Prioritize not sacrifice

A few weeks ago, I received a notification on my phone reminding me of an event on Apr. 16, 2022: BTS Permission to Dance on Stage in Las Vegas at Allegiant Stadium. I smiled, feeling excited about the event, but this excitement was short-lived. 

A couple of days ago, I was at my sister’s house, planning our trip to Las Vegas. As we scrolled through several hotel booking websites, I was surprised to learn how expensive the hotel prices were—even if we just stayed one night. 

I even felt alarmed and hesitant to move forward with our trip due to gas prices skyrocketing. As of Apr. 8, the national average for a gallon of regular gasoline is $4.15, according to AAA Gas Prices. In California alone, the average price of gas is currently $6.17 per gallon for premium and $5.82, the AAA furthers.

The week after Apr. 16, my parents and I are scheduled to go to Boston, Massachusetts to attend a campus tour at Harvard. To welcome admitted students, Harvard College will host an in-person Visitas weekend from Apr. 24 to 25. 

According to the Harvard Gazette, the school “will host a number of events designed to welcome the admitted Class of 2026 and introduce them to the College community, as well as to the resources and opportunities available at Harvard.”

To prepare for our upcoming Boston trip, we booked flights, hotel and transportation reservations. The expenses for the trip will only continue to increase after we reach our actual destination. 

The timing of the BTS concert was inconvenient and impractical. I did not want to further burden my parents financially by attending the concert, so I reluctantly made the difficult decision to sell my tickets. 

To say “I love BTS” is an understatement; I have idolized the band for approximately four years. For me, attending their concerts acts as a stress-reliever and a way to support the band. Furthermore, it is rumored that their concerts in Las Vegas might be one of the last concerts where all seven members of BTS are present because the oldest member of the band, Kim Seokjin, will be enlisting in the military soon, which is mandatory in South Korea.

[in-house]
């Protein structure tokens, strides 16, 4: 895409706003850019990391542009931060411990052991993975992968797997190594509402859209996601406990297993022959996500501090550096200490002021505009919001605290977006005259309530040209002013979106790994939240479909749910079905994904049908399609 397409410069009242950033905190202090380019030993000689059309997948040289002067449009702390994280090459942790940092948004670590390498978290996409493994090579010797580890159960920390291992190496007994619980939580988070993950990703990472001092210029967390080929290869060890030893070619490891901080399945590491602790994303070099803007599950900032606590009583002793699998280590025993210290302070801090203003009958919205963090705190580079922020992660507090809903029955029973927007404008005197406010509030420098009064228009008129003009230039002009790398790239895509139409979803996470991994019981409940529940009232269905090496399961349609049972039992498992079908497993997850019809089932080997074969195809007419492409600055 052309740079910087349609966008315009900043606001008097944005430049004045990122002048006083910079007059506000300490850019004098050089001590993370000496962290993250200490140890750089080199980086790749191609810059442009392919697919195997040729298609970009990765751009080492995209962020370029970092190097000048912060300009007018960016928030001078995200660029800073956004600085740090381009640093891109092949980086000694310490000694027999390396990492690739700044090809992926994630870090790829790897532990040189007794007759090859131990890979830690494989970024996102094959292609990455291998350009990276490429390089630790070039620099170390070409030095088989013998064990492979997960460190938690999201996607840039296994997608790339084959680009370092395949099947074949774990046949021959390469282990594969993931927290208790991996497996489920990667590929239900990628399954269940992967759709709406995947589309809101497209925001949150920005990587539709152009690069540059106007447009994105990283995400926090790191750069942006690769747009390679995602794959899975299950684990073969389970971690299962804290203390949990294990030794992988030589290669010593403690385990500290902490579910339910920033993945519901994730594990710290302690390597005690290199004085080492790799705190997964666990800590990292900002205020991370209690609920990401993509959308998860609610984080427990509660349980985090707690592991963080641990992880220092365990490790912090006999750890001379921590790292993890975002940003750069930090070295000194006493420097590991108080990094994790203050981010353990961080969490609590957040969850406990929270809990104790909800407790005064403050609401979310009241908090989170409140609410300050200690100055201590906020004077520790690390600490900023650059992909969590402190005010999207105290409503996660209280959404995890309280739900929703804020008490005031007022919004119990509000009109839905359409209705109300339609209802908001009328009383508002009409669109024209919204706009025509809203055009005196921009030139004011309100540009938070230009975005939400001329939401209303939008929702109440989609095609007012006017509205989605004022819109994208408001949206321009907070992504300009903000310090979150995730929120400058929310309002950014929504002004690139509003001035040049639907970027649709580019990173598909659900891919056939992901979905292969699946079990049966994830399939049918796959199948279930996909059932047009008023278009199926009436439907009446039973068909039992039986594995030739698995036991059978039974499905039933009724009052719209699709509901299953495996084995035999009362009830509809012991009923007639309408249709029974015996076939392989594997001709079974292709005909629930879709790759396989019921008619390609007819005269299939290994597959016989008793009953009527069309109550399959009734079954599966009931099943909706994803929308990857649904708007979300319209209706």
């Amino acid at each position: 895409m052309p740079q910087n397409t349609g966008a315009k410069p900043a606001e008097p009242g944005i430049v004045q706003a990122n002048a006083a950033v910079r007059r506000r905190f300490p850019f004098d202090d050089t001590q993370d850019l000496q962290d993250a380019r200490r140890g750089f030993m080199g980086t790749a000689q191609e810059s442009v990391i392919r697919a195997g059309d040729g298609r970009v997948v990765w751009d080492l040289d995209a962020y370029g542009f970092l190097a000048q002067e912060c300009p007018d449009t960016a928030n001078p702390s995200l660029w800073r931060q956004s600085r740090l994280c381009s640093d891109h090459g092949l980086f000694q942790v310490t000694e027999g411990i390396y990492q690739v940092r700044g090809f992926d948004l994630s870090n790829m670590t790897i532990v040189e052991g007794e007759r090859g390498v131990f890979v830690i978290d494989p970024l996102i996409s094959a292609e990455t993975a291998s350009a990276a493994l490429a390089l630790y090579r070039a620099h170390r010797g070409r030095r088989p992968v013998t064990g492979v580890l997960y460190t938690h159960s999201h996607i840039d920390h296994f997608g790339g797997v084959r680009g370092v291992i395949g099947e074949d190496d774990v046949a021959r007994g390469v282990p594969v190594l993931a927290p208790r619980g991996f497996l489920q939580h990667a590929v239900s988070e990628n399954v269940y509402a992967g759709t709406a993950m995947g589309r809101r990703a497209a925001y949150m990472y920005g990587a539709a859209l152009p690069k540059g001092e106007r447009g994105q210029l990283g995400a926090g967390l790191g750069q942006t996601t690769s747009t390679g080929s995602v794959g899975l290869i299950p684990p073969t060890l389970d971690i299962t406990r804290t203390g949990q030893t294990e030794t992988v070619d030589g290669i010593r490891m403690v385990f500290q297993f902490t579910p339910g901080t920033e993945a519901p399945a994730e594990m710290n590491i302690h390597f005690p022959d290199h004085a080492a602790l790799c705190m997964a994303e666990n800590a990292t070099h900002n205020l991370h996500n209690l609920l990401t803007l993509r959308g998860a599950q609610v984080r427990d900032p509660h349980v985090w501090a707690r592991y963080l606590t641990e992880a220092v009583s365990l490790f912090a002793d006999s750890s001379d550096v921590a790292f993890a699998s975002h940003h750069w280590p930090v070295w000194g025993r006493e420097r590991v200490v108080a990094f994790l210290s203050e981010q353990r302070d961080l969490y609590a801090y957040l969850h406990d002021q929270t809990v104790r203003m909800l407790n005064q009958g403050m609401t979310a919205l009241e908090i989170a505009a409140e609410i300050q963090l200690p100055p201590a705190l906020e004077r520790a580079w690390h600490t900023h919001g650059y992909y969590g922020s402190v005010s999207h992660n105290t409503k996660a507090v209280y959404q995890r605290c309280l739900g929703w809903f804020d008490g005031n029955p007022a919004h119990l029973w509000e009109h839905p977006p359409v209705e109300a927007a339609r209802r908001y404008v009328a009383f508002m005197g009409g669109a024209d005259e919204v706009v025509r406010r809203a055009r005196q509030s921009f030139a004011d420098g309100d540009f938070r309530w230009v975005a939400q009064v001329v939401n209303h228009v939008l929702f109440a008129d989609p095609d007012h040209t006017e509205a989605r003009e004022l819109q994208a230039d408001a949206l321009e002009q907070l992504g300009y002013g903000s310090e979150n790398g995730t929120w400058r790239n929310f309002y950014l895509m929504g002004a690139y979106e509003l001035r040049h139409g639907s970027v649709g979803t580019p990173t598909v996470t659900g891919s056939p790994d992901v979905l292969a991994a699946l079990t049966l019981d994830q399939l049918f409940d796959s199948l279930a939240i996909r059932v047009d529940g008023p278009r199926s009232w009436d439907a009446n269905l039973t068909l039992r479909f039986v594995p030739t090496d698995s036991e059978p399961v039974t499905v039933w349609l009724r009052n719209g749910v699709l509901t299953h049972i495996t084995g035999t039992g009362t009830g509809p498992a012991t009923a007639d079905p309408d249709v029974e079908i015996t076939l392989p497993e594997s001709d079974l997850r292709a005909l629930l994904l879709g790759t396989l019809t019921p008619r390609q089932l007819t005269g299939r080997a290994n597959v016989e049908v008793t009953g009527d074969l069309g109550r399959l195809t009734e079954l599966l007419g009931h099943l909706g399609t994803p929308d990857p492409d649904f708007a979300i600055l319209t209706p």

Senior Laurinne Eugenio learned the importance of prioritization when letting go of BTS concert tickets. Moving forward, she hopes to better her skills of prioritizing and willingness to sacrifice. (Laurinne Eugenio)

With all of this in mind, the process of letting the BTS tickets go felt discouraging; it was a sacrifice. My heart desires to go to the concert, while my brain considers this thought as unpragmatic and financially insensible.   

Luckily, I was able to sell the BTS tickets to a fellow senior and friend. Therefore, letting the tickets go felt bittersweet because I know that another “ARMY”—BTS’s official fan club name, would have fun at the concert.

There is no doubt that letting go feels challenging and daunting, even impossible at times. Whether it be letting someone or something go, the process remains difficult because as Nikka Celeste, contributor for Psychreg describes, “it means that you need to free yourself from some aspects of your past. Things that have become a part of yourself—of what makes you who you are today. Most people understand this as getting rid of that ‘thing’ resulting in a change in who you are.”

Amidst the struggles that come with letting go, we must learn the importance of prioritization. In my case, I chose to prioritize saving money and relieving financial stress for the benefit of my parents. Beyond this, California Coast University highlights several benefits of prioritizing such as reducing stress, boosting productivity and many more. 

I learned how to prioritize; how to embrace sacrifice.”

— Laurinne Eugenio

Through this experience, I learned how to prioritize; how to embrace sacrifice. Moving forward, I will no longer consider letting go as an obstacle that is too burdensome to overcome. Instead, I will take it as an opportunity to better my skills of prioritizing and willingness to sacrifice.